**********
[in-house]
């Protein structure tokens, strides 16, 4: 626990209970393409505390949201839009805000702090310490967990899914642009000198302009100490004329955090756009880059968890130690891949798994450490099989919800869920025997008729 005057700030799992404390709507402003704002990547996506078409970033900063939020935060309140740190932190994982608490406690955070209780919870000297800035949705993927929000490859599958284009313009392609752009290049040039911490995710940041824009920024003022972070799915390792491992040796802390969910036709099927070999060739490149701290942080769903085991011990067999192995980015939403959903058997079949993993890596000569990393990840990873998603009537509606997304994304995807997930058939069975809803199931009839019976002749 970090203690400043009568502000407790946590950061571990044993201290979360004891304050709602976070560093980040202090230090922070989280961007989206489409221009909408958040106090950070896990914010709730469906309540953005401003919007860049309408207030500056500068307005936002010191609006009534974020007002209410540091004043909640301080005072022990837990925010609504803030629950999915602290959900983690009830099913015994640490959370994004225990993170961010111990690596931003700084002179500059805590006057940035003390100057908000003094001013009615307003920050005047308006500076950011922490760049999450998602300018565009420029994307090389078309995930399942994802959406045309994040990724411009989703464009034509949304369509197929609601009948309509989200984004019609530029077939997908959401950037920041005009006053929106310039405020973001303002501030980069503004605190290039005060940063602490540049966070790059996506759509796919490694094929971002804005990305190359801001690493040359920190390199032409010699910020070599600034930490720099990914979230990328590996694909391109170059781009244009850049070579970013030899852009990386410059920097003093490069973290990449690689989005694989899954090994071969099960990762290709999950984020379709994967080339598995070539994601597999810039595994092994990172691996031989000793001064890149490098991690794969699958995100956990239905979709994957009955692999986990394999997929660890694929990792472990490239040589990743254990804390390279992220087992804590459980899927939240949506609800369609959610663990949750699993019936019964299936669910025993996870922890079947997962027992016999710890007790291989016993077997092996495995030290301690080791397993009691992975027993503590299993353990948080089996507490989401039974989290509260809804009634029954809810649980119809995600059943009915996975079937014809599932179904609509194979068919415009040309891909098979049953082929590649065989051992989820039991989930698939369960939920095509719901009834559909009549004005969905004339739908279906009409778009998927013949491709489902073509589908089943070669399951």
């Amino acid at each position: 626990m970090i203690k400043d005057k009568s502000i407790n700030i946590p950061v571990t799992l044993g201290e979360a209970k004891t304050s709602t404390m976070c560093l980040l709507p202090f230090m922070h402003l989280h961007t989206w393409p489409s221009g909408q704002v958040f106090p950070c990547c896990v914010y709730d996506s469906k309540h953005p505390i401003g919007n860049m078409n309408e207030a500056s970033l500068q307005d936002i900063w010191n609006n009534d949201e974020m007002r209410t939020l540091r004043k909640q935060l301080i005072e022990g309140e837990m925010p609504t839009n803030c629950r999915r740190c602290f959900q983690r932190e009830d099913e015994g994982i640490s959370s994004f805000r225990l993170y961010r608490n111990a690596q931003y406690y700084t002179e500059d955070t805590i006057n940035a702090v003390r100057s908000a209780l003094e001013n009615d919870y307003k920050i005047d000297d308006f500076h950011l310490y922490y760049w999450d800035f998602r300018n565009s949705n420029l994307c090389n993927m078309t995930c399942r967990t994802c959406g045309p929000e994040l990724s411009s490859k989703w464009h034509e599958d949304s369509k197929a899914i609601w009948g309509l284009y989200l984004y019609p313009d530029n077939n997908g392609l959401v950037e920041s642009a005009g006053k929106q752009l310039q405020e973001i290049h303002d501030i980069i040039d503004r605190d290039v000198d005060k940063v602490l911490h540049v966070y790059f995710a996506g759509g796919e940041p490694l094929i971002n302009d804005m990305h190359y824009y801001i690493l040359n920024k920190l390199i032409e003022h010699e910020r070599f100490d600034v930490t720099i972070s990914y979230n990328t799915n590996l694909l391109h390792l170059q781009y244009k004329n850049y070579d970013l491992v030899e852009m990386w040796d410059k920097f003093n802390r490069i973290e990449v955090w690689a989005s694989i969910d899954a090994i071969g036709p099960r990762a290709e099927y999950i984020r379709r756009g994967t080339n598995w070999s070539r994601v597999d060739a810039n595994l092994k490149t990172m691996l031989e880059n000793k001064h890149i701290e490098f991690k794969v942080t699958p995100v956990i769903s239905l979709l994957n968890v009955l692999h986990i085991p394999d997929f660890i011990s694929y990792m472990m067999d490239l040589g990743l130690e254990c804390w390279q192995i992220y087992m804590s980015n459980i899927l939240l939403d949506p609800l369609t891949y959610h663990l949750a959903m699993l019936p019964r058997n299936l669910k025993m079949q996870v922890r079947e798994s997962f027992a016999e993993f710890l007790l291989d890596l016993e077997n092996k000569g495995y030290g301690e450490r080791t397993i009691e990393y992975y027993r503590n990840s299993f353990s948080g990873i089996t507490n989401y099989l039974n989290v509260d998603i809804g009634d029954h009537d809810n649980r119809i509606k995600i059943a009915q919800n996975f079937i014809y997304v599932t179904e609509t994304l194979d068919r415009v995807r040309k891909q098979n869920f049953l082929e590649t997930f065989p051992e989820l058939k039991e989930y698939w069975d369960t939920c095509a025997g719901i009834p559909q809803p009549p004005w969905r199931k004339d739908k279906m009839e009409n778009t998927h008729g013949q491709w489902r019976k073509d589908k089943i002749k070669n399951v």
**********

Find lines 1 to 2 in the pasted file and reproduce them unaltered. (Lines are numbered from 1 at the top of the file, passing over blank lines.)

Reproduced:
[in-house]
């Protein structure tokens, strides 16, 4: 626990209970393409505390949201839009805000702090310490967990899914642009000198302009100490004329955090756009880059968890130690891949798994450490099989919800869920025997008729 005057700030799992404390709507402003704002990547996506078409970033900063939020935060309140740190932190994982608490406690955070209780919870000297800035949705993927929000490859599958284009313009392609752009290049040039911490995710940041824009920024003022972070799915390792491992040796802390969910036709099927070999060739490149701290942080769903085991011990067999192995980015939403959903058997079949993993890596000569990393990840990873998603009537509606997304994304995807997930058939069975809803199931009839019976002749 970090203690400043009568502000407790946590950061571990044993201290979360004891304050709602976070560093980040202090230090922070989280961007989206489409221009909408958040106090950070896990914010709730469906309540953005401003919007860049309408207030500056500068307005936002010191609006009534974020007002209410540091004043909640301080005072022990837990925010609504803030629950999915602290959900983690009830099913015994640490959370994004225990993170961010111990690596931003700084002179500059805590006057940035003390100057908000003094001013009615307003920050005047308006500076950011922490760049999450998602300018565009420029994307090389078309995930399942994802959406045309994040990724411009989703464009034509949304369509197929609601009948309509989200984004019609530029077939997908959401950037920041005009006053929106310039405020973001303002501030980069503004605190290039005060940063602490540049966070790059996506759509796919490694094929971002804005990305190359801001690493040359920190390199032409010699910020070599600034930490720099990914979230990328590996694909391109170059781009244009850049070579970013030899852009990386410059920097003093490069973290990449690689989005694989899954090994071969099960990762290709999950984020379709994967080339598995070539994601597999810039595994092994990172691996031989000793001064890149490098991690794969699958995100956990239905979709994957009955692999986990394999997929660890694929990792472990490239040589990743254990804390390279992220087992804590459980899927939240949506609800369609959610663990949750699993019936019964299936669910025993996870922890079947997962027992016999710890007790291989016993077997092996495995030290301690080791397993009691992975027993503590299993353990948080089996507490989401039974989290509260809804009634029954809810649980119809995600059943009915996975079937014809599932179904609509194979068919415009040309891909098979049953082929590649065989051992989820039991989930698939369960939920095509719901009834559909009549004005969905004339739908279906009409778009998927013949491709489902073509589908089943070669399951």